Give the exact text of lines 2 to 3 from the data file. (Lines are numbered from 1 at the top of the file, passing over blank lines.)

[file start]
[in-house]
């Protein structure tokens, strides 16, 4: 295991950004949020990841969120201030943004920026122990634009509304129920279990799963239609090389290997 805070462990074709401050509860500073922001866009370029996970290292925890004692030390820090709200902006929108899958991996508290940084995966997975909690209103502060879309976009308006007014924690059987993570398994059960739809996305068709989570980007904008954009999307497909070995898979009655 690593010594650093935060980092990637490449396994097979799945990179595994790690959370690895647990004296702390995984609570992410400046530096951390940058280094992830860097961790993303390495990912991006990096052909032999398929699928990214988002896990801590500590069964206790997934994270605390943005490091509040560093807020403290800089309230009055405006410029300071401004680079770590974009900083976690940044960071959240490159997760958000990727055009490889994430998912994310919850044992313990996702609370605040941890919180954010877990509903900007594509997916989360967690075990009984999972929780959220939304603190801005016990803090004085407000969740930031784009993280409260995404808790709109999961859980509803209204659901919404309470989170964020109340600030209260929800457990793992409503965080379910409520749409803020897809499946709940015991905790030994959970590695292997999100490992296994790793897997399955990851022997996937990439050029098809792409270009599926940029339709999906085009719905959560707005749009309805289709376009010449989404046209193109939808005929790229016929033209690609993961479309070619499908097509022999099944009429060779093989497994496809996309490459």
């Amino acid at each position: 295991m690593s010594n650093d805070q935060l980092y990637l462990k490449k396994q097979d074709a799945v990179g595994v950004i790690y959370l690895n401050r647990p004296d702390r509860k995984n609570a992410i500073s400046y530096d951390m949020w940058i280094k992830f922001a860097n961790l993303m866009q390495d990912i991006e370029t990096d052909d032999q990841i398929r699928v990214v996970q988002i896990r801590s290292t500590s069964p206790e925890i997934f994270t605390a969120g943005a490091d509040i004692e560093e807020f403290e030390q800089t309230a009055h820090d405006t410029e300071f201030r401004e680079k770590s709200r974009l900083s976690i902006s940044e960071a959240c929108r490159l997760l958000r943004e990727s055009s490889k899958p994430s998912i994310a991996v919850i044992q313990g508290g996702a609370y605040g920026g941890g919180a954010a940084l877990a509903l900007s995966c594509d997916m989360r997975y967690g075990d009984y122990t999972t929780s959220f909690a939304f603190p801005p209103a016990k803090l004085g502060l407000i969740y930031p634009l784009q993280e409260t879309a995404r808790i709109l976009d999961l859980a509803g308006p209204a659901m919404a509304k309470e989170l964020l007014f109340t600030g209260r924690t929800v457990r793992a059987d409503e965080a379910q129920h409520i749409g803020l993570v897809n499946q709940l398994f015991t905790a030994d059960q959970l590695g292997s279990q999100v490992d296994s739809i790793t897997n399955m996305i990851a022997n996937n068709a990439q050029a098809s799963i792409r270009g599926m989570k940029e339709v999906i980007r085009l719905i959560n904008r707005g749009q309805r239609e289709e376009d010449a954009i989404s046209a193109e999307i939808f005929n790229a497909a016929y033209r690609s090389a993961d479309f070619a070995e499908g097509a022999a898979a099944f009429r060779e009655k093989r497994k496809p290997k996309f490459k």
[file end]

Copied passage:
């Protein structure tokens, strides 16, 4: 295991950004949020990841969120201030943004920026122990634009509304129920279990799963239609090389290997 805070462990074709401050509860500073922001866009370029996970290292925890004692030390820090709200902006929108899958991996508290940084995966997975909690209103502060879309976009308006007014924690059987993570398994059960739809996305068709989570980007904008954009999307497909070995898979009655 690593010594650093935060980092990637490449396994097979799945990179595994790690959370690895647990004296702390995984609570992410400046530096951390940058280094992830860097961790993303390495990912991006990096052909032999398929699928990214988002896990801590500590069964206790997934994270605390943005490091509040560093807020403290800089309230009055405006410029300071401004680079770590974009900083976690940044960071959240490159997760958000990727055009490889994430998912994310919850044992313990996702609370605040941890919180954010877990509903900007594509997916989360967690075990009984999972929780959220939304603190801005016990803090004085407000969740930031784009993280409260995404808790709109999961859980509803209204659901919404309470989170964020109340600030209260929800457990793992409503965080379910409520749409803020897809499946709940015991905790030994959970590695292997999100490992296994790793897997399955990851022997996937990439050029098809792409270009599926940029339709999906085009719905959560707005749009309805289709376009010449989404046209193109939808005929790229016929033209690609993961479309070619499908097509022999099944009429060779093989497994496809996309490459």
């Amino acid at each position: 295991m690593s010594n650093d805070q935060l980092y990637l462990k490449k396994q097979d074709a799945v990179g595994v950004i790690y959370l690895n401050r647990p004296d702390r509860k995984n609570a992410i500073s400046y530096d951390m949020w940058i280094k992830f922001a860097n961790l993303m866009q390495d990912i991006e370029t990096d052909d032999q990841i398929r699928v990214v996970q988002i896990r801590s290292t500590s069964p206790e925890i997934f994270t605390a969120g943005a490091d509040i004692e560093e807020f403290e030390q800089t309230a009055h820090d405006t410029e300071f201030r401004e680079k770590s709200r974009l900083s976690i902006s940044e960071a959240c929108r490159l997760l958000r943004e990727s055009s490889k899958p994430s998912i994310a991996v919850i044992q313990g508290g996702a609370y605040g920026g941890g919180a954010a940084l877990a509903l900007s995966c594509d997916m989360r997975y967690g075990d009984y122990t999972t929780s959220f909690a939304f603190p801005p209103a016990k803090l004085g502060l407000i969740y930031p634009l784009q993280e409260t879309a995404r808790i709109l976009d999961l859980a509803g308006p209204a659901m919404a509304k309470e989170l964020l007014f109340t600030g209260r924690t929800v457990r793992a059987d409503e965080a379910q129920h409520i749409g803020l993570v897809n499946q709940l398994f015991t905790a030994d059960q959970l590695g292997s279990q999100v490992d296994s739809i790793t897997n399955m996305i990851a022997n996937n068709a990439q050029a098809s799963i792409r270009g599926m989570k940029e339709v999906i980007r085009l719905i959560n904008r707005g749009q309805r239609e289709e376009d010449a954009i989404s046209a193109e999307i939808f005929n790229a497909a016929y033209r690609s090389a993961d479309f070619a070995e499908g097509a022999a898979a099944f009429r060779e009655k093989r497994k496809p290997k996309f490459k």